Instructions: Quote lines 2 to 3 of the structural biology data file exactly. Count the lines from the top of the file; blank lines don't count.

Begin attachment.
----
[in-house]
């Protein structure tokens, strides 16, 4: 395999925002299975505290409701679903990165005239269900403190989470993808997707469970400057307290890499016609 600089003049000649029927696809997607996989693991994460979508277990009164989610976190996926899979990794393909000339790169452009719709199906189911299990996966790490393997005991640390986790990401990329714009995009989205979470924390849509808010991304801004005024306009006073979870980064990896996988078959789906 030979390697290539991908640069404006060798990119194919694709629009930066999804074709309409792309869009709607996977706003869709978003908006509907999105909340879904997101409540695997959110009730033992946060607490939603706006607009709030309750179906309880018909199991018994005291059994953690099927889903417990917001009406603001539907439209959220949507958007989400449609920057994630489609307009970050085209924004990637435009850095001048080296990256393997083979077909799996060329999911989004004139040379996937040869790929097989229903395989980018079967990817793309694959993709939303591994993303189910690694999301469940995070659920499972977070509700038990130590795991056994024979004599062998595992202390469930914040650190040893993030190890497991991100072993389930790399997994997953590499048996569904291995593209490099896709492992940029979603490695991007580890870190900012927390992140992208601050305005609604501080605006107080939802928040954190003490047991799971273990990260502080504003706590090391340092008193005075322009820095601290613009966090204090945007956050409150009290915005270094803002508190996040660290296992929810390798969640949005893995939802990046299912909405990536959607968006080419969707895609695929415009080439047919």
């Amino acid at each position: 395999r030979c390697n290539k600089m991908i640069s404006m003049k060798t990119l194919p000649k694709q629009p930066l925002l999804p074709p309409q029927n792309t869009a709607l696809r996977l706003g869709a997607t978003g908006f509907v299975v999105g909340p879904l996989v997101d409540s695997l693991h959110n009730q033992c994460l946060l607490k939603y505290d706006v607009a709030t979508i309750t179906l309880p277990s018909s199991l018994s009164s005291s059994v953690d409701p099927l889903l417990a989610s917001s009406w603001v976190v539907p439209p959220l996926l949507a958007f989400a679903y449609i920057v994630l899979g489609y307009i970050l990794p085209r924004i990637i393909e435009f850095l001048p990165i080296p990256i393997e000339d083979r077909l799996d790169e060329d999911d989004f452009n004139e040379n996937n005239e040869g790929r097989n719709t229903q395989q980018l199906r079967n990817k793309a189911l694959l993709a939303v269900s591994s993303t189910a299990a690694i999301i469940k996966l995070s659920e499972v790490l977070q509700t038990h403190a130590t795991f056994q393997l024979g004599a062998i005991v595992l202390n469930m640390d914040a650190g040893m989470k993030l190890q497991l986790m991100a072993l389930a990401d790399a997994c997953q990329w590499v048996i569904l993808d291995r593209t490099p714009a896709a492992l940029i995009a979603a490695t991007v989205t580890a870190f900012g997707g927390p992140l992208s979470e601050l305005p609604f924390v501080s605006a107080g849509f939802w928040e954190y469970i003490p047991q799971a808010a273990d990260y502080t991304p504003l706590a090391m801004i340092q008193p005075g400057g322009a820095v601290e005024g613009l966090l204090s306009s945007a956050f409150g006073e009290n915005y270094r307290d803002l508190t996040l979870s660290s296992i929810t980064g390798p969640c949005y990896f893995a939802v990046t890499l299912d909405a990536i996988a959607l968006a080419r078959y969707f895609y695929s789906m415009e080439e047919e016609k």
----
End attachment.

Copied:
């Protein structure tokens, strides 16, 4: 395999925002299975505290409701679903990165005239269900403190989470993808997707469970400057307290890499016609 600089003049000649029927696809997607996989693991994460979508277990009164989610976190996926899979990794393909000339790169452009719709199906189911299990996966790490393997005991640390986790990401990329714009995009989205979470924390849509808010991304801004005024306009006073979870980064990896996988078959789906 030979390697290539991908640069404006060798990119194919694709629009930066999804074709309409792309869009709607996977706003869709978003908006509907999105909340879904997101409540695997959110009730033992946060607490939603706006607009709030309750179906309880018909199991018994005291059994953690099927889903417990917001009406603001539907439209959220949507958007989400449609920057994630489609307009970050085209924004990637435009850095001048080296990256393997083979077909799996060329999911989004004139040379996937040869790929097989229903395989980018079967990817793309694959993709939303591994993303189910690694999301469940995070659920499972977070509700038990130590795991056994024979004599062998595992202390469930914040650190040893993030190890497991991100072993389930790399997994997953590499048996569904291995593209490099896709492992940029979603490695991007580890870190900012927390992140992208601050305005609604501080605006107080939802928040954190003490047991799971273990990260502080504003706590090391340092008193005075322009820095601290613009966090204090945007956050409150009290915005270094803002508190996040660290296992929810390798969640949005893995939802990046299912909405990536959607968006080419969707895609695929415009080439047919």
């Amino acid at each position: 395999r030979c390697n290539k600089m991908i640069s404006m003049k060798t990119l194919p000649k694709q629009p930066l925002l999804p074709p309409q029927n792309t869009a709607l696809r996977l706003g869709a997607t978003g908006f509907v299975v999105g909340p879904l996989v997101d409540s695997l693991h959110n009730q033992c994460l946060l607490k939603y505290d706006v607009a709030t979508i309750t179906l309880p277990s018909s199991l018994s009164s005291s059994v953690d409701p099927l889903l417990a989610s917001s009406w603001v976190v539907p439209p959220l996926l949507a958007f989400a679903y449609i920057v994630l899979g489609y307009i970050l990794p085209r924004i990637i393909e435009f850095l001048p990165i080296p990256i393997e000339d083979r077909l799996d790169e060329d999911d989004f452009n004139e040379n996937n005239e040869g790929r097989n719709t229903q395989q980018l199906r079967n990817k793309a189911l694959l993709a939303v269900s591994s993303t189910a299990a690694i999301i469940k996966l995070s659920e499972v790490l977070q509700t038990h403190a130590t795991f056994q393997l024979g004599a062998i005991v595992l202390n469930m640390d914040a650190g040893m989470k993030l190890q497991l986790m991100a072993l389930a990401d790399a997994c997953q990329w590499v048996i569904l993808d291995r593209t490099p714009a896709a492992l940029i995009a979603a490695t991007v989205t580890a870190f900012g997707g927390p992140l992208s979470e601050l305005p609604f924390v501080s605006a107080g849509f939802w928040e954190y469970i003490p047991q799971a808010a273990d990260y502080t991304p504003l706590a090391m801004i340092q008193p005075g400057g322009a820095v601290e005024g613009l966090l204090s306009s945007a956050f409150g006073e009290n915005y270094r307290d803002l508190t996040l979870s660290s296992i929810t980064g390798p969640c949005y990896f893995a939802v990046t890499l299912d909405a990536i996988a959607l968006a080419r078959y969707f895609y695929s789906m415009e080439e047919e016609k």